Animal Models and Their Role in Imaging-Assisted Co-Clinical Trials

Donna M. Peehl, Cristian T. Badea, Thomas L. Chenevert, Heike E. Daldrup-Link, Li Ding, Lacey E. Dobrolecki, A. Mc Garry Houghton, Paul E. Kinahan, John Kurhanewicz, Michael T. Lewis, Shunqiang Li, Gary D. Luker, Cynthia X. Ma, H. Charles Manning, Yvonne M. Mowery, Peter J. O’Dwyer, Robia G. Pautler, Mark A. Rosen, Raheleh Roudi, Brian D. RossKooresh I. Shoghi, Renuka Sriram, Moshe Talpaz, Richard L. Wahl, Rong Zhou

Research output: Contribution to journalReview articlepeer-review

2 Scopus citations


The availability of high-fidelity animal models for oncology research has grown enormously in recent years, enabling preclinical studies relevant to prevention, diagnosis, and treatment of cancer to be undertaken. This has led to increased opportunities to conduct co-clinical trials, which are studies on patients that are carried out parallel to or sequentially with animal models of cancer that mirror the biology of the patients’ tumors. Patient-derived xenografts (PDX) and genetically engineered mouse models (GEMM) are considered to be the models that best represent human disease and have high translational value. Notably, one element of co-clinical trials that still needs significant optimization is quantitative imaging. The National Cancer Institute has organized a Co-Clinical Imaging Resource Program (CIRP) network to establish best practices for co-clinical imaging and to optimize translational quantitative imaging methodologies. This overview describes the ten co-clinical trials of investigators from eleven institutions who are currently supported by the CIRP initiative and are members of the Animal Models and Co-clinical Trials (AMCT) Working Group. Each team describes their corresponding clinical trial, type of cancer targeted, rationale for choice of animal models, therapy, and imaging modalities. The strengths and weaknesses of the co-clinical trial design and the challenges encountered are considered. The rich research resources generated by the members of the AMCT Working Group will benefit the broad research community and improve the quality and translational impact of imaging in co-clinical trials.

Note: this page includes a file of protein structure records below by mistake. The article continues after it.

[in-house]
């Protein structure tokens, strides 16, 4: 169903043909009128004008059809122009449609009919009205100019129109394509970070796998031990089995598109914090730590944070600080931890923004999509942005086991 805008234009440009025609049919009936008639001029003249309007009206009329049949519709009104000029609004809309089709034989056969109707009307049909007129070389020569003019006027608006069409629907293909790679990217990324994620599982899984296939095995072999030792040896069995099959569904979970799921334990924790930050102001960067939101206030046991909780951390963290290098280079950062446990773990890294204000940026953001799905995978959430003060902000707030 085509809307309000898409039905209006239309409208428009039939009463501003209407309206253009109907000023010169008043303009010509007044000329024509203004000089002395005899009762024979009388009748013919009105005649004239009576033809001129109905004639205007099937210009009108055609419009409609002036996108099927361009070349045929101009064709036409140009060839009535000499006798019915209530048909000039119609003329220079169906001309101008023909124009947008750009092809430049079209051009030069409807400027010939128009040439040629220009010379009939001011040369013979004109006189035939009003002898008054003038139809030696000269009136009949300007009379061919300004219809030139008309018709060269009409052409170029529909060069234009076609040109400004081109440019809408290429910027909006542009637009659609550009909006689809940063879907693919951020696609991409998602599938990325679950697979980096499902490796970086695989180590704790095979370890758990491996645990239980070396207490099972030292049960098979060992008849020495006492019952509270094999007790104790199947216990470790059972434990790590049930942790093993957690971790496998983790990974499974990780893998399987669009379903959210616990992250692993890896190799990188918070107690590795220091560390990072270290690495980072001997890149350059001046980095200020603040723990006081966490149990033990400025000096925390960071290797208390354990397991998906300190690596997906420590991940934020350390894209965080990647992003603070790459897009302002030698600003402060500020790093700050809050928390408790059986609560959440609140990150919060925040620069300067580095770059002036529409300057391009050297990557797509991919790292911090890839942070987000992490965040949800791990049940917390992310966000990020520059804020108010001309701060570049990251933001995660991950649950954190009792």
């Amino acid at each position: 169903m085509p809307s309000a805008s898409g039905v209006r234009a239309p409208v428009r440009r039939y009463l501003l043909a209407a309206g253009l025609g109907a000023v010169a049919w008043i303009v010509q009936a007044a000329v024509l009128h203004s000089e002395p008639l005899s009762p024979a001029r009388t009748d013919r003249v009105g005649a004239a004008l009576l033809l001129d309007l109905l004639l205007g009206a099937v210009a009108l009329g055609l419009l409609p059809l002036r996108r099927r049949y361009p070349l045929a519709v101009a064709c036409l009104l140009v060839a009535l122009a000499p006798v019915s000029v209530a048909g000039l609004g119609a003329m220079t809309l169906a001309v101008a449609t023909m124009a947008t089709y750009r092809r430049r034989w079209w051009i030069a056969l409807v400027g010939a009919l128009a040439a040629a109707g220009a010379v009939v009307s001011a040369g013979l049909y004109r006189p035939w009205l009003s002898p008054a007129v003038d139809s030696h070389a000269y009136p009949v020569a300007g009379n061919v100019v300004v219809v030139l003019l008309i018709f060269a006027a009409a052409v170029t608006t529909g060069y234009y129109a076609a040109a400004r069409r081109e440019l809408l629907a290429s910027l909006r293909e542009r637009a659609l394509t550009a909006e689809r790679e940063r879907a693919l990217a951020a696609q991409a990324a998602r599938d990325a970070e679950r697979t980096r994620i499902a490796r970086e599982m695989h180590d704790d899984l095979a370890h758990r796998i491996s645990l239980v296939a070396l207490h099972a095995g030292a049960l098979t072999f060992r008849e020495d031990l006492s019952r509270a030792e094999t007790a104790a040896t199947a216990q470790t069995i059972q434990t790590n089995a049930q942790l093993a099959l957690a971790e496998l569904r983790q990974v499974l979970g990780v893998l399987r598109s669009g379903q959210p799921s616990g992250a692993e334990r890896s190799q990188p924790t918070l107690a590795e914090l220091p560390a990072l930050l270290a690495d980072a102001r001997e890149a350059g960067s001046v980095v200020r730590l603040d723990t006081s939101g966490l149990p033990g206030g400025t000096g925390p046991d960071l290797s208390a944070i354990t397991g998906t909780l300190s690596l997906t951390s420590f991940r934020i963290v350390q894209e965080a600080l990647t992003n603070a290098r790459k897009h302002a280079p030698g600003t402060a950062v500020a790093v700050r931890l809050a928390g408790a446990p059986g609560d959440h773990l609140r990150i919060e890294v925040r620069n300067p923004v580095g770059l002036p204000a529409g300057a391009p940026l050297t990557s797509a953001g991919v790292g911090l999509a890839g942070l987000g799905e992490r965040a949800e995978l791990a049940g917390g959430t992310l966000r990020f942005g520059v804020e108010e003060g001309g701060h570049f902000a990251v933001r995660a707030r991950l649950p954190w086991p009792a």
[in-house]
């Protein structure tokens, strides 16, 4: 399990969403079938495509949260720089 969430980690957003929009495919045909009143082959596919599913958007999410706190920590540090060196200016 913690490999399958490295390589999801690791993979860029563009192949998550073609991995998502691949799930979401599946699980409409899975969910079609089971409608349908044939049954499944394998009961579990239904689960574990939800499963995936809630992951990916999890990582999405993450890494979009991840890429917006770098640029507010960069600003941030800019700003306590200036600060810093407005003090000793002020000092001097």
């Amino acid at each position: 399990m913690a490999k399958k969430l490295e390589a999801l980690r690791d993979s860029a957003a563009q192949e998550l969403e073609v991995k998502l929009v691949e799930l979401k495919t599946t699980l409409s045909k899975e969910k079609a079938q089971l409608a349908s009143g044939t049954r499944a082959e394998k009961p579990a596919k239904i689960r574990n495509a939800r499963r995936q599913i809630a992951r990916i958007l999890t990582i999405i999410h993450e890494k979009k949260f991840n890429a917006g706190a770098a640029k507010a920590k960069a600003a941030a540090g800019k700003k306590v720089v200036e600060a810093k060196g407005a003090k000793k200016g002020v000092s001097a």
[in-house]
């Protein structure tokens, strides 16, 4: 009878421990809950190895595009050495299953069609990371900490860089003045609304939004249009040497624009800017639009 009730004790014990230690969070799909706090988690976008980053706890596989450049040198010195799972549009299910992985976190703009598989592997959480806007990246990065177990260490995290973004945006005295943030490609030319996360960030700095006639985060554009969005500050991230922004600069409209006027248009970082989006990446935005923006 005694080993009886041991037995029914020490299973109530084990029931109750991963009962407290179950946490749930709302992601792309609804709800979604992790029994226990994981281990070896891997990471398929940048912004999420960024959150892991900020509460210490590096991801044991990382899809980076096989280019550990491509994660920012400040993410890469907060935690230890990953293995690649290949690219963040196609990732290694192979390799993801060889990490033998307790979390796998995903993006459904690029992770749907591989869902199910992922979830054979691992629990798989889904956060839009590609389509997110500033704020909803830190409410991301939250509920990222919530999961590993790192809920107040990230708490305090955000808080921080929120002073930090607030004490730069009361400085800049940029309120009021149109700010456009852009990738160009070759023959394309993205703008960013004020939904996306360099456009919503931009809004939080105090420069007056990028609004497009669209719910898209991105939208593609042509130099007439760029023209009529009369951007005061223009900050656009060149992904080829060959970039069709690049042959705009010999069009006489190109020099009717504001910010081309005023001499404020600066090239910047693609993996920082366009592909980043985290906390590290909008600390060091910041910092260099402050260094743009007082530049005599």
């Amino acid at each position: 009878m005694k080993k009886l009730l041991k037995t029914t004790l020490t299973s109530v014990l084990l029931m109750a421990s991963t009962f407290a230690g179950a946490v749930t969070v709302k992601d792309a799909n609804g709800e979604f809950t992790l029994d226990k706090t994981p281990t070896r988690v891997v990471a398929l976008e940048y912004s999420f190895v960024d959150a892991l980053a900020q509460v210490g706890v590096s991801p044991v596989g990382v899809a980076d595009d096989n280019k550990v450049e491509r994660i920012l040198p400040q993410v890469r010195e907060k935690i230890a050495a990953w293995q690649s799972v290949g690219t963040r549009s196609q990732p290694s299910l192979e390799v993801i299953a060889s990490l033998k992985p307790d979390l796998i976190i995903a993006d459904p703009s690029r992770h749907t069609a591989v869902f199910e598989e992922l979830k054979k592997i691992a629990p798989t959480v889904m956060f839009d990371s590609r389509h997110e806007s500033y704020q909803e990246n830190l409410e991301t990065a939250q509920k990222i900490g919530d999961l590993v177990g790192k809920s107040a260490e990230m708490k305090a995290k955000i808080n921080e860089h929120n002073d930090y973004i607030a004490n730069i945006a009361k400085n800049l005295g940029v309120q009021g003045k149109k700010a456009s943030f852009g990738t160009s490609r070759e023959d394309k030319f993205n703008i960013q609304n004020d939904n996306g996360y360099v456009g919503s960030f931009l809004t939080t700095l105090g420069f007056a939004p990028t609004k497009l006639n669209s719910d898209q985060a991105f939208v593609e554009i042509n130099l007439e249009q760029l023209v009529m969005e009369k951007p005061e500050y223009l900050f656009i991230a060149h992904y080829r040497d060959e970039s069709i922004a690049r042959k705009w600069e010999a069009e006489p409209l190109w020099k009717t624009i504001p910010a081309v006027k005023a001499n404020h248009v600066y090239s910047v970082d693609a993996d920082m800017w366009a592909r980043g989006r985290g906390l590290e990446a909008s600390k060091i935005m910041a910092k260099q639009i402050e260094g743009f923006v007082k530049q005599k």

Original languageEnglish
Pages (from-to)657-680
Number of pages24
JournalTomography (Ann Arbor, Mich.)
Issue number2
StatePublished - Apr 2023


  • animal models
  • breast cancer
  • co-clinical trials
  • colorectal cancer
  • imaging
  • lung cancer
  • myelofibrosis
  • osteosarcoma
  • pancreatic cancer
  • prostate cancer
  • sarcoma


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